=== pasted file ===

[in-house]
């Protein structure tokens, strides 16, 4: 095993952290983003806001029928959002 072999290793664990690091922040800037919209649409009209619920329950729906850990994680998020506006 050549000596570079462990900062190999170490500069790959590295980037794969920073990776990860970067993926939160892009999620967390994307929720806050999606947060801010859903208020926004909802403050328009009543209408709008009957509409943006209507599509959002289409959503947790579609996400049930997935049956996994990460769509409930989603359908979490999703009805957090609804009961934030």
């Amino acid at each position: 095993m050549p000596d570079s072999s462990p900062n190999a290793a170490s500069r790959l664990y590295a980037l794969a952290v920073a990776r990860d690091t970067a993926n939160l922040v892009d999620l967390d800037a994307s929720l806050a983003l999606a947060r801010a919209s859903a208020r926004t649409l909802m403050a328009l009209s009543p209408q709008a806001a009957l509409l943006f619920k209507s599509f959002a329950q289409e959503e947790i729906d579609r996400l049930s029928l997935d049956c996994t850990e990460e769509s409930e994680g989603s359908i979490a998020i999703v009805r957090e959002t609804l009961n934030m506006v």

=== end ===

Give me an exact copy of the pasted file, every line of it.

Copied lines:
[in-house]
């Protein structure tokens, strides 16, 4: 095993952290983003806001029928959002 072999290793664990690091922040800037919209649409009209619920329950729906850990994680998020506006 050549000596570079462990900062190999170490500069790959590295980037794969920073990776990860970067993926939160892009999620967390994307929720806050999606947060801010859903208020926004909802403050328009009543209408709008009957509409943006209507599509959002289409959503947790579609996400049930997935049956996994990460769509409930989603359908979490999703009805957090609804009961934030």
């Amino acid at each position: 095993m050549p000596d570079s072999s462990p900062n190999a290793a170490s500069r790959l664990y590295a980037l794969a952290v920073a990776r990860d690091t970067a993926n939160l922040v892009d999620l967390d800037a994307s929720l806050a983003l999606a947060r801010a919209s859903a208020r926004t649409l909802m403050a328009l009209s009543p209408q709008a806001a009957l509409l943006f619920k209507s599509f959002a329950q289409e959503e947790i729906d579609r996400l049930s029928l997935d049956c996994t850990e990460e769509s409930e994680g989603s359908i979490a998020i999703v009805r957090e959002t609804l009961n934030m506006v």